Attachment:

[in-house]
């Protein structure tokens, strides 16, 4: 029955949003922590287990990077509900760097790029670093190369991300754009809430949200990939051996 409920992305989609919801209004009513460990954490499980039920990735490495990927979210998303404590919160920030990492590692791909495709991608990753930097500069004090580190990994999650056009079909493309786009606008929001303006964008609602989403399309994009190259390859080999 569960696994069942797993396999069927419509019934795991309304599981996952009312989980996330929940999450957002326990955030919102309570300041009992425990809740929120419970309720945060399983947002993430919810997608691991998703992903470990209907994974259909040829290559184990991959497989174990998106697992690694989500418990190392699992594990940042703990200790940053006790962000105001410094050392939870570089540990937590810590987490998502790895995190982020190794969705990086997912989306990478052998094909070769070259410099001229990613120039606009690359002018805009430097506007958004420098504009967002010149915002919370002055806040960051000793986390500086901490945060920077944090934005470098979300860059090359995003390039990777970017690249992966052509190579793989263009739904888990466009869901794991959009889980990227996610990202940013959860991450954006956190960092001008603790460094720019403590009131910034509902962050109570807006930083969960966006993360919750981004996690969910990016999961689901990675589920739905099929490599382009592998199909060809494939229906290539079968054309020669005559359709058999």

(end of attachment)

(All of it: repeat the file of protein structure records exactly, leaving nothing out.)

[in-house]
């Protein structure tokens, strides 16, 4: 029955949003922590287990990077509900760097790029670093190369991300754009809430949200990939051996 409920992305989609919801209004009513460990954490499980039920990735490495990927979210998303404590919160920030990492590692791909495709991608990753930097500069004090580190990994999650056009079909493309786009606008929001303006964008609602989403399309994009190259390859080999 569960696994069942797993396999069927419509019934795991309304599981996952009312989980996330929940999450957002326990955030919102309570300041009992425990809740929120419970309720945060399983947002993430919810997608691991998703992903470990209907994974259909040829290559184990991959497989174990998106697992690694989500418990190392699992594990940042703990200790940053006790962000105001410094050392939870570089540990937590810590987490998502790895995190982020190794969705990086997912989306990478052998094909070769070259410099001229990613120039606009690359002018805009430097506007958004420098504009967002010149915002919370002055806040960051000793986390500086901490945060920077944090934005470098979300860059090359995003390039990777970017690249992966052509190579793989263009739904888990466009869901794991959009889980990227996610990202940013959860991450954006956190960092001008603790460094720019403590009131910034509902962050109570807006930083969960966006993360919750981004996690969910990016999961689901990675589920739905099929490599382009592998199909060809494939229906290539079968054309020669005559359709058999």